Missouri lunar sample displays
The Missouri lunar sample displays are two commemorative plaques consisting of small fragments of moon specimen brought back with the Apollo 11 and Apollo 17 lunar missions and given in the 1970s to the people of the state of Missouri by United States President Richard Nixon as goodwill gifts.
The Missouri Apollo 11 lunar sample display commemorative podium style plaque consists of four "moon rock" rice-size particle specimens that were collected by Apollo 11 astronauts Neil Armstrong and Buzz Aldrin in 1969 and a small Missouri state flag that was taken to the moon and back on Apollo 11.
The 4 "moon rocks" weigh about 0.05 grams total and are encased in a clear plastic button the size of a coin which is mounted to a wooden board approximately one foot square on a small podium pedestal display. The small podium plaque display also has mounted on it a small Missouri state flag that had been taken to the moon and back, which lies directly below the acrylic button with the "moon rocks". The small podium plaque display was given to the people of the state of Missouri as a gift by President Richard Nixon. Similar lunar sample displays were also distributed to all the other states of the United States and all the countries (at the time) of the world.
The Missouri Apollo 17 lunar sample display commemorative style plaque (10 by 14 inches) consists of one "moon rock" particle specimen that was cut from lunar basalt 70017 and a Missouri state flag. The basalt 70017 was collected by Apollo 17 astronaut Harrison Schmitt on the moon in 1972. Once lunar basalt 70017 was brought back to earth from the moon, the basalt moon rock was cut up into small fragments of approximately 1 gram. The specimen was encased in an acrylic ball and mounted on the wooden plaque along with the Missouri state flag which had been taken to the moon and back by the crew of Apollo 17. The plaque was then distributed in 1973 by President Richard Nixon to the state of Missouri as he did that year to the other 49 states (the same as for the Apollo 11 plaque gifts). This was done as a goodwill gesture to promote peace and harmony.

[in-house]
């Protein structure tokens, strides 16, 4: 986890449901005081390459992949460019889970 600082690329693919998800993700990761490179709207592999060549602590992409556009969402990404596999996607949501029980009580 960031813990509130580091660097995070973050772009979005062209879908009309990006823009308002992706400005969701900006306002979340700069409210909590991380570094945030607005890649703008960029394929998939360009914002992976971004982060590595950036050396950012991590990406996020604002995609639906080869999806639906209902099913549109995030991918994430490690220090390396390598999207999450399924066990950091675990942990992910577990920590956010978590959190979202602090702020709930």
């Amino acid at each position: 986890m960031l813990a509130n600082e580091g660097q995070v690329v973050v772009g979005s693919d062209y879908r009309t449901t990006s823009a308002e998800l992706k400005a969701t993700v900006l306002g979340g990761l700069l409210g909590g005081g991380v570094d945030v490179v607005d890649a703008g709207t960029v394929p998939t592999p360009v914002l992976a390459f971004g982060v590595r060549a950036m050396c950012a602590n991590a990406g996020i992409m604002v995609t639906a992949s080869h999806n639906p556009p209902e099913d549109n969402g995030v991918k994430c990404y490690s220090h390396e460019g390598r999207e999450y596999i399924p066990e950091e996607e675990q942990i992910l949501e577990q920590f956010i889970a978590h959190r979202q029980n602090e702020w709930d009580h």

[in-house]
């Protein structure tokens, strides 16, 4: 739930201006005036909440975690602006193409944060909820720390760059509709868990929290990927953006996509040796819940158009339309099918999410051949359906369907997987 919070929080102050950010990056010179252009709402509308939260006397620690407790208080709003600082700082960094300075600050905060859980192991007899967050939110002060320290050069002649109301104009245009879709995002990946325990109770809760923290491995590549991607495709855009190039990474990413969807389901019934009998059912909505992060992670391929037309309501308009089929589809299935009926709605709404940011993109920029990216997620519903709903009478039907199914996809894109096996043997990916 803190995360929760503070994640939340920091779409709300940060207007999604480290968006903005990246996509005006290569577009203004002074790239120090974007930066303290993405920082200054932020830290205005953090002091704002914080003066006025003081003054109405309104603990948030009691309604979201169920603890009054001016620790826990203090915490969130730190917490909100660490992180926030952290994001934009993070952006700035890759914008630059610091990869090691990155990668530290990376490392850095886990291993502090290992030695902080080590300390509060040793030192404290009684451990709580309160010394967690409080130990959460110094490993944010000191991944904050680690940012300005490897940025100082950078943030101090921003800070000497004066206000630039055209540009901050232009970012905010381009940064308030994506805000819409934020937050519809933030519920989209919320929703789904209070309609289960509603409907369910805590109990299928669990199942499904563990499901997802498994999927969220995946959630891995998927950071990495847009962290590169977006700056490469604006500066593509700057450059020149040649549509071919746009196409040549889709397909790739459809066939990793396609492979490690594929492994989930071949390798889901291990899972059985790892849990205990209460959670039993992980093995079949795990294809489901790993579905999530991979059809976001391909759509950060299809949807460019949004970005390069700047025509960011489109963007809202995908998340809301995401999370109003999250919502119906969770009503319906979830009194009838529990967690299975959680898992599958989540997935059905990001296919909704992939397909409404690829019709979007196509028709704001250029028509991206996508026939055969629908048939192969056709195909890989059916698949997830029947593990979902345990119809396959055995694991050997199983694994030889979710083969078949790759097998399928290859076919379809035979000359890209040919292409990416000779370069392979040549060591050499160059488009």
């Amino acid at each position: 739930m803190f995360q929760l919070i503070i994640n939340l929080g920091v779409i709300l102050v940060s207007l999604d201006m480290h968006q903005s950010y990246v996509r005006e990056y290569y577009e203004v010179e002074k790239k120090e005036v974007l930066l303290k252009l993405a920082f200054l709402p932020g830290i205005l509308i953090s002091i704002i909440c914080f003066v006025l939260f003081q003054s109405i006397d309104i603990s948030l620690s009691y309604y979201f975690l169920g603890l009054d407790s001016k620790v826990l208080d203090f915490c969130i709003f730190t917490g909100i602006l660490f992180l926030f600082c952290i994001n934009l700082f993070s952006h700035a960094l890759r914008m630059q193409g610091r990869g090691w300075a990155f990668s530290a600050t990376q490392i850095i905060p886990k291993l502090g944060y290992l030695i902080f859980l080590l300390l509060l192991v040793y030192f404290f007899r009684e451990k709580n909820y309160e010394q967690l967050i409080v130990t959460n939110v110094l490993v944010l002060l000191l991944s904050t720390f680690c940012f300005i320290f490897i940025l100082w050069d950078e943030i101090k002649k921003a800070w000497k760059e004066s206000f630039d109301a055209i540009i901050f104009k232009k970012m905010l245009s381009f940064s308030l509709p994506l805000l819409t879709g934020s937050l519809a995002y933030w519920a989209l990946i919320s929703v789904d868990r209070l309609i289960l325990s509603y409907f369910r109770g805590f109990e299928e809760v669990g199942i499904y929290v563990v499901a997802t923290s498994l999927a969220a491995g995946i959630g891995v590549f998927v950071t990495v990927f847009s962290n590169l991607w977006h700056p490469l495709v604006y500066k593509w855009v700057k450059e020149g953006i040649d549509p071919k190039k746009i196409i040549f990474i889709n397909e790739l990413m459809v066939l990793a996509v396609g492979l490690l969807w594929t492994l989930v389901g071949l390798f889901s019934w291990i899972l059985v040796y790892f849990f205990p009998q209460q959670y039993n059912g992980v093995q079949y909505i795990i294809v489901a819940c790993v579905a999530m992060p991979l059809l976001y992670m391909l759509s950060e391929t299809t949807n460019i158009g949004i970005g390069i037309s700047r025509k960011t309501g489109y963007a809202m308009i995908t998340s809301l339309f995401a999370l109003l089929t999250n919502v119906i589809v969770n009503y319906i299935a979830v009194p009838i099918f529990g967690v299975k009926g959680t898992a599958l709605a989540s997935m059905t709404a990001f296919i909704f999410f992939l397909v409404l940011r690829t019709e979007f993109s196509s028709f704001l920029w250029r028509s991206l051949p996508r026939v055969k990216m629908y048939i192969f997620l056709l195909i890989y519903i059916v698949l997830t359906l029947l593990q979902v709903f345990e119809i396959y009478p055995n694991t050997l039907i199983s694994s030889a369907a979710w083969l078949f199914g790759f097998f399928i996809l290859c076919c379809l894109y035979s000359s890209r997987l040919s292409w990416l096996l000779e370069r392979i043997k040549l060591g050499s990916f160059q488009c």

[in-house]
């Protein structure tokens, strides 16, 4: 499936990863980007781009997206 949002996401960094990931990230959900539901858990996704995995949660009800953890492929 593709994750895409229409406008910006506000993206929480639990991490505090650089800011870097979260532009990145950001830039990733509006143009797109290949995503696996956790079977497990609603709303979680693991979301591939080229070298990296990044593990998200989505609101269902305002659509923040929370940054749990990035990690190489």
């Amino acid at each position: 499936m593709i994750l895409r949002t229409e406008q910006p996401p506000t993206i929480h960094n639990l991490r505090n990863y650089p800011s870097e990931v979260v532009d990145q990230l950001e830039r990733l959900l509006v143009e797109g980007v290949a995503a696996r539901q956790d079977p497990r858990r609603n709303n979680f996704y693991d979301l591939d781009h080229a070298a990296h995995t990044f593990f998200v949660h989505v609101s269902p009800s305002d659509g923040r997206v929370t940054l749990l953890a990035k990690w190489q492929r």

The Record of Hackensack, a newspaper in northern New Jersey, reported in May 2010 that Missouri's "goodwill moon rock" was lost and its location unknown. The Missouri State Museum claimed its "goodwill moon rock", worth millions of dollars, was securely housed at the Missouri State Capitol. The newspaper's pictures of the "goodwill moon rock" were shown to Joseph Gutheinz, a former special agent with NASA's Office of Inspector General and a self-appointed investigator on the Apollo lunar sample displays. When Gutheinz saw the pictures, he pointed out the problem: they were pictures of the Apollo 11 "goodwill moon rocks", which technically are nothing more than dust or moon soil. The pictures showed four grain-size pebbles housed in an clear acrylic button the size of an American half dollar. While many times these 0.05 gram pebbles or dust particles are referred to as "moon rocks", they were not the single Apollo 17 "goodwill moon rock" of 1.14 grams. The mystery as to where the single Apollo 17 "goodwill moon rock" was then became a passion of the museum to solve. After an in-depth search of its records, the museum discovered that it never received the Missouri Apollo 17 lunar sample display with its single "goodwill moon rock" weighing 1.14 grams. The display had been given to then-Missouri Governor Kit Bond in 1973 as a gift to the people of the state of Missouri, but it never went any further than his office, although it should have.